Friday, September 18, 2009

The tax man cometh, unemployment up again, ethics coming to Hawaii County government


After living 18 days on a remote island in the Northwestern Hawaiian Islands, Kekuewa Kikiloi is reveling in the "incredible" experience and still nursing sore feet from the rugged volcanic terrain.

Hawaii businesses to be hit with soaring unemployment tax

Hawaii's unemployment rate crept up to 7.2 percent in August, as the state's economic downturn sliced into jobs and more residents joined the ranks of the unemployed.

The University of Hawai'i said its best and final contract offer to union employees includes a 5 percent salary reduction, a payroll lag of five days at the end of this fiscal year in June and a reduction in the state's contribution to health insurance from 60 percent of premium costs to less than 50 percent.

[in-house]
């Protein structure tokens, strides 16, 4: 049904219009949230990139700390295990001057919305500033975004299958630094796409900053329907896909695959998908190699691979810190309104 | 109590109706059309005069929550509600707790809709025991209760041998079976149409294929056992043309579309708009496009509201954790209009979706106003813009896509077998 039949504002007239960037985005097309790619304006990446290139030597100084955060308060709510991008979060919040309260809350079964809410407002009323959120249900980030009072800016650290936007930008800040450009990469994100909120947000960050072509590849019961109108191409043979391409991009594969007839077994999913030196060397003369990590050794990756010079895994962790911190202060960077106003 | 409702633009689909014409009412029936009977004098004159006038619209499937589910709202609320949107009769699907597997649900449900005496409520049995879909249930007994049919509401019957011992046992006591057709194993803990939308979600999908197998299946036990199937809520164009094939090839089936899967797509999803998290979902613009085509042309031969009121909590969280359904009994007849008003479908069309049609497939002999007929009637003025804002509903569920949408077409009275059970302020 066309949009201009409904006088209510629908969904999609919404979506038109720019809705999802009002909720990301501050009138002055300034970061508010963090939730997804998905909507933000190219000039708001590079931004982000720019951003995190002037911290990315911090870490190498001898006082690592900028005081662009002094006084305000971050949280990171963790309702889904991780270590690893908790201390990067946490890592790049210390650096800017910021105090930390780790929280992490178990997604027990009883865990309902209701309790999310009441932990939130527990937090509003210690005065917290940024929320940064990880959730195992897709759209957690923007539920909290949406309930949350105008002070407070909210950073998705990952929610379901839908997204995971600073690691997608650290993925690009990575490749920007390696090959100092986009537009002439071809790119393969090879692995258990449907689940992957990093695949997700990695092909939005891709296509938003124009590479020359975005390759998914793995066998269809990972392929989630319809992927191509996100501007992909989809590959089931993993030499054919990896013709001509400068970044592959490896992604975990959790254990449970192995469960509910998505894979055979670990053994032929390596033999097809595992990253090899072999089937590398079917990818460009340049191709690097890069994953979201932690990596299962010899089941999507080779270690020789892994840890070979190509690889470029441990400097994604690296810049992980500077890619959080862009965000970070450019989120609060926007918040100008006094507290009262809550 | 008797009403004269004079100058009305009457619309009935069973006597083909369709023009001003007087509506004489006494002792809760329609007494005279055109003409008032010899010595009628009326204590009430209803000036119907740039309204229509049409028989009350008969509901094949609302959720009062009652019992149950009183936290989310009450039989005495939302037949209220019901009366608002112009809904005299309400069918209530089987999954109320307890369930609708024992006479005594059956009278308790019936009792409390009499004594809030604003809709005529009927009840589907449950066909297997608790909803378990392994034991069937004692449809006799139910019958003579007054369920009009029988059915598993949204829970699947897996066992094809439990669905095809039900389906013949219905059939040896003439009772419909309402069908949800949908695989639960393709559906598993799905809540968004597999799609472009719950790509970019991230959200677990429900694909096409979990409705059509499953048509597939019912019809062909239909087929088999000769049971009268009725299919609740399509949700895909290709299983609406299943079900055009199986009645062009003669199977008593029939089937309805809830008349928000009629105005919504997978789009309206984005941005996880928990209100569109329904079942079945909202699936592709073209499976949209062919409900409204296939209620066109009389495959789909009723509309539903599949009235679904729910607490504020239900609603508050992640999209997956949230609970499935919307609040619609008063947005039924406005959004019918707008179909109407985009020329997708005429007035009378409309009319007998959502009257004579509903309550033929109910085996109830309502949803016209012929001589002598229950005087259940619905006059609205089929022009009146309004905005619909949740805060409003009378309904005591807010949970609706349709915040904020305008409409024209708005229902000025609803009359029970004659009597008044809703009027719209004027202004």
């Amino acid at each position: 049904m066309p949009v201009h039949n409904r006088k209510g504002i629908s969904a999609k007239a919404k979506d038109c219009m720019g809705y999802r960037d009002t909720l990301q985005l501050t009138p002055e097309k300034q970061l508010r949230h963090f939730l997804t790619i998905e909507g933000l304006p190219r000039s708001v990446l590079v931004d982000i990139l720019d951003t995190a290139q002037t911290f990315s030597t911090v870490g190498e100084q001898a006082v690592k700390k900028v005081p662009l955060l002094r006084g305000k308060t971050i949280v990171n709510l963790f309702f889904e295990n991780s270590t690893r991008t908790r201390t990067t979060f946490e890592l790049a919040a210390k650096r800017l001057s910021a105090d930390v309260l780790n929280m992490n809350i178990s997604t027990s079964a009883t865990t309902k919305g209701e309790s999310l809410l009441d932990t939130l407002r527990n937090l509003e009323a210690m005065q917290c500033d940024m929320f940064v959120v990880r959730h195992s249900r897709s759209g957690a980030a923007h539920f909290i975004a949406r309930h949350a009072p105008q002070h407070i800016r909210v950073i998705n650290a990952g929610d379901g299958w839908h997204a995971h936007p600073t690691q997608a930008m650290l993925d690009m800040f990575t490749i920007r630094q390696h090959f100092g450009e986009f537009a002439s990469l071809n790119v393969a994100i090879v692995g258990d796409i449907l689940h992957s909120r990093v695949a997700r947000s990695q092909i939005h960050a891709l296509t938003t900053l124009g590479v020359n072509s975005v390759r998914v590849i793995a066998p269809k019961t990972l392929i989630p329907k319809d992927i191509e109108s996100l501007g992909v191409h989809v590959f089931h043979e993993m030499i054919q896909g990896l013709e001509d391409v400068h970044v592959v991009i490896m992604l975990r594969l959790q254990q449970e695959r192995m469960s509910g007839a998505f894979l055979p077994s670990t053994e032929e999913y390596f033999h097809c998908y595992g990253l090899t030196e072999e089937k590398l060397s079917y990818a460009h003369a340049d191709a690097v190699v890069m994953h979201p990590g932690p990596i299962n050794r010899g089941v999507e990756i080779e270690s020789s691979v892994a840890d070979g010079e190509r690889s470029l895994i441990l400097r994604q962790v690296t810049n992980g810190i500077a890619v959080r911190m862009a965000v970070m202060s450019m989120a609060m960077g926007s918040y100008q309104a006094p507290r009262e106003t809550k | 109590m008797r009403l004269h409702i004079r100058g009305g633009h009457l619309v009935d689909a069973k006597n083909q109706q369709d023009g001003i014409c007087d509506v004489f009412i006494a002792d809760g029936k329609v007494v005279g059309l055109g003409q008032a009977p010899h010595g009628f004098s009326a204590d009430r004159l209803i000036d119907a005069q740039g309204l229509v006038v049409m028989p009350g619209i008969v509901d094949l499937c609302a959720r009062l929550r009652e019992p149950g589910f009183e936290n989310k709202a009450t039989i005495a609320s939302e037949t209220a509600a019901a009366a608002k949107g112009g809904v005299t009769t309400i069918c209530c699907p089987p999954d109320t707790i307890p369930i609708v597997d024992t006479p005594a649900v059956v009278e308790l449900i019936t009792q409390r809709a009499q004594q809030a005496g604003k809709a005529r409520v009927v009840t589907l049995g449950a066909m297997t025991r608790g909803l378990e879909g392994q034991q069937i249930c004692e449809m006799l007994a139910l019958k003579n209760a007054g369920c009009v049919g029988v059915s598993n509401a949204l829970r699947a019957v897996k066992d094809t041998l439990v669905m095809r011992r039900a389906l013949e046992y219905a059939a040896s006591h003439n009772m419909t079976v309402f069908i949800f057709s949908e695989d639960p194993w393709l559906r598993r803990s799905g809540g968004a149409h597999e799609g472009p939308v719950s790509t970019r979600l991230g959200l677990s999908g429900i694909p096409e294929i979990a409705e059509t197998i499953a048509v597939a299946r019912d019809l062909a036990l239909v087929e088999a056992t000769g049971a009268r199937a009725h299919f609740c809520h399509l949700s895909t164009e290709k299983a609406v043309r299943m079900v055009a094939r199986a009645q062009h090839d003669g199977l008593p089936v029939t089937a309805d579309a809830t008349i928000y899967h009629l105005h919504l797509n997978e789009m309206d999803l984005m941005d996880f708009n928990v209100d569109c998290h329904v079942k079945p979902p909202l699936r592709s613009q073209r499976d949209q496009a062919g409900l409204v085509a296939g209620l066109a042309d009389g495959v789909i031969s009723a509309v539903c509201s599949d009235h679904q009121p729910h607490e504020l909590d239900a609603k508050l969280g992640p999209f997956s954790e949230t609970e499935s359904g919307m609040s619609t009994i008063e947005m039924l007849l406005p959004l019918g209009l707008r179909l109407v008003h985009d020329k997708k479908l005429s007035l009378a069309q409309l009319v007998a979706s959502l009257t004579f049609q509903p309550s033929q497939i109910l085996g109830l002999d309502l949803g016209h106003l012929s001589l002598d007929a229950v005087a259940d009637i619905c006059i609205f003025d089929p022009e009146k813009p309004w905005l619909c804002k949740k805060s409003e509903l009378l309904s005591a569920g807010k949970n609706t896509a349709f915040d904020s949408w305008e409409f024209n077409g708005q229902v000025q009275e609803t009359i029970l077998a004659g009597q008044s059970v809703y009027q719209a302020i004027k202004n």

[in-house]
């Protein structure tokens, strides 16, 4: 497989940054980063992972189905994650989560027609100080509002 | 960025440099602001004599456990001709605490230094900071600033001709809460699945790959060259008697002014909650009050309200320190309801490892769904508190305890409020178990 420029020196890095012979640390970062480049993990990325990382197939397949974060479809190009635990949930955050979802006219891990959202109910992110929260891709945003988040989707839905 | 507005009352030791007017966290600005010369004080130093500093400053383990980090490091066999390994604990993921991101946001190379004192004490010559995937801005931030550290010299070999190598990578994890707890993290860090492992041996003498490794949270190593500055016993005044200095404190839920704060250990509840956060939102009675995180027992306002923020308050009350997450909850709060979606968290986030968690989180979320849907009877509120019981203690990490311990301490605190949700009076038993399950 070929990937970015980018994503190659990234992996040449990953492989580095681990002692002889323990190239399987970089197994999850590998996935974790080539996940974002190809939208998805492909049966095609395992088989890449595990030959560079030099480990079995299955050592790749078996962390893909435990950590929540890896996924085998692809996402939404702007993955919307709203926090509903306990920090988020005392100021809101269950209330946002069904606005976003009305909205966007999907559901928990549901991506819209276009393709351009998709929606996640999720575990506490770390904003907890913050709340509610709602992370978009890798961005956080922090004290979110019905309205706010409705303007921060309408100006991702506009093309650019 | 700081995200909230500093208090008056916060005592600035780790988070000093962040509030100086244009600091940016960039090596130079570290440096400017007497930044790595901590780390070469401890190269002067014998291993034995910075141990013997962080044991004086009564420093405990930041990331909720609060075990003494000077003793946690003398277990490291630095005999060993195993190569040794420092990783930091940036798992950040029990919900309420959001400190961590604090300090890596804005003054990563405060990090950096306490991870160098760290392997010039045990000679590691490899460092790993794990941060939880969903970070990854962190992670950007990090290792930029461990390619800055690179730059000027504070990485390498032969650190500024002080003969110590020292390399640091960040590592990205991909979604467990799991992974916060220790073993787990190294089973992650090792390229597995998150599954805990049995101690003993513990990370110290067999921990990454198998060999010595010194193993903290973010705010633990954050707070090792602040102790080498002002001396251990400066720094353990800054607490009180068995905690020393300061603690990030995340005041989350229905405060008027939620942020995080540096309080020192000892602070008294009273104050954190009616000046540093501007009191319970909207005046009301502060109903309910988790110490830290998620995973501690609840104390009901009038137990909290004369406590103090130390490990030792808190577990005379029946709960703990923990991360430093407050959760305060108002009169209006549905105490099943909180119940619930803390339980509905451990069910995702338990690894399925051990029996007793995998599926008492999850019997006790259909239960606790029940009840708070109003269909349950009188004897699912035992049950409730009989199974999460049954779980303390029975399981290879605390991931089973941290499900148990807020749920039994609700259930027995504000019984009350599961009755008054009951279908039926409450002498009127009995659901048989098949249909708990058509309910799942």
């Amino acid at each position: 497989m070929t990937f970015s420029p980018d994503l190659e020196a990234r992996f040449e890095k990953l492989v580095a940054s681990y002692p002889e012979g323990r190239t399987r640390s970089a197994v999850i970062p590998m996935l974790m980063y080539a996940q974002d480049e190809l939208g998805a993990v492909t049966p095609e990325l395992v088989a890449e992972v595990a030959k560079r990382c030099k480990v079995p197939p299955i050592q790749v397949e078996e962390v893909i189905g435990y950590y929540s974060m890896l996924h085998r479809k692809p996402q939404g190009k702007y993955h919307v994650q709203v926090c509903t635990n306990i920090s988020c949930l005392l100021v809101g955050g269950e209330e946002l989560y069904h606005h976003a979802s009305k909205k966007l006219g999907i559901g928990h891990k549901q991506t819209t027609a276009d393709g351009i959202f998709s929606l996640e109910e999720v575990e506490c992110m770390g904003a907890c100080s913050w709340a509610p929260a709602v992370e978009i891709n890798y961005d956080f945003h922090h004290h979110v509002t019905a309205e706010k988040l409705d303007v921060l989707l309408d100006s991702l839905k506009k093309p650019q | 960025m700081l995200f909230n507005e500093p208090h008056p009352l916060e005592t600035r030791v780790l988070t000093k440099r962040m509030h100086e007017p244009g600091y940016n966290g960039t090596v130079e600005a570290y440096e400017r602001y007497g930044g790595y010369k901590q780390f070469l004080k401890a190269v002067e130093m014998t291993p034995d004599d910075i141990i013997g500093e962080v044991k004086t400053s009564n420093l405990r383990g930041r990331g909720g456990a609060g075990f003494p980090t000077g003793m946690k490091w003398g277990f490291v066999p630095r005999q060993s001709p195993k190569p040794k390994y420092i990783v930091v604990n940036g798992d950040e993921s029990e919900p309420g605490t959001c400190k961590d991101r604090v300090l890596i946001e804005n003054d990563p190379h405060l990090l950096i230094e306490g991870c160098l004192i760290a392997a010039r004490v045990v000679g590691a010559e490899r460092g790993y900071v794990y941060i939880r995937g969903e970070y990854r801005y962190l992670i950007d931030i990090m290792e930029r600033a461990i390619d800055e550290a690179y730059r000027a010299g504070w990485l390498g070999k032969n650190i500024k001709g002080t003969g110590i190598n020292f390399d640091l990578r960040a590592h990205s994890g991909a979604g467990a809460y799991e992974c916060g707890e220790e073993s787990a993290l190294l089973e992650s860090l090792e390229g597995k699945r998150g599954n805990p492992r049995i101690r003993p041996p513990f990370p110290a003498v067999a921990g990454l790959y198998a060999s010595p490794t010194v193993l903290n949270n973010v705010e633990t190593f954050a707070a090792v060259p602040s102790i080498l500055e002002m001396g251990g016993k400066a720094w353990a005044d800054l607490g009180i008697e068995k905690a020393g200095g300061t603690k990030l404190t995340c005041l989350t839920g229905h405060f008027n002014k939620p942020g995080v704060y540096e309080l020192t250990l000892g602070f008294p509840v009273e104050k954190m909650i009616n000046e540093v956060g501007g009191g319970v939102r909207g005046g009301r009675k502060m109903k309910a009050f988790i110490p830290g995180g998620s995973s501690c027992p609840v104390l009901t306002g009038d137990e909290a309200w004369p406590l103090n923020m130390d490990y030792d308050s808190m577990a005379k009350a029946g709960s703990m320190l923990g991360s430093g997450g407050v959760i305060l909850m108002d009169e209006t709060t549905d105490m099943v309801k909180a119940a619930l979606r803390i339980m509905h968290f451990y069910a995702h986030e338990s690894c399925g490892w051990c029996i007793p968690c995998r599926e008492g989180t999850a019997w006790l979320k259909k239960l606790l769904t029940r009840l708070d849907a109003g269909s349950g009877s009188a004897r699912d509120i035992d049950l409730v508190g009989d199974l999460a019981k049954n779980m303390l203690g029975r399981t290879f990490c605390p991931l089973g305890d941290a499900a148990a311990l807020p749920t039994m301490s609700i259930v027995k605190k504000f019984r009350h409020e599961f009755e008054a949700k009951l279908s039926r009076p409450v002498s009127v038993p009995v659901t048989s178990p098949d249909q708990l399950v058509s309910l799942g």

Union leaders are urging about 3,200 University of Hawaii professors and instructors to reject the administration's latest pay cut offer.

It is too early to predict whether the furlough of all state deputy public defenders three days per month will cause a backlog of court cases, said state Public Defender Jack Tonaki.

Almost a year after promising ethics reforms if he won the top county job, Mayor Billy Kenoi this week proposed a series of changes to curtail county workers' most blatant conflicts of interest.

The Hawaii County Council this week started testing a new security procedure aimed at keeping the peace between lawmakers and the public they're paid to serve.

Hawaii County's coffers are running lower than usual because so many Big Island landowners didn't pay property tax bills due Aug. 20.


Automated trash pickup on its way to Kauai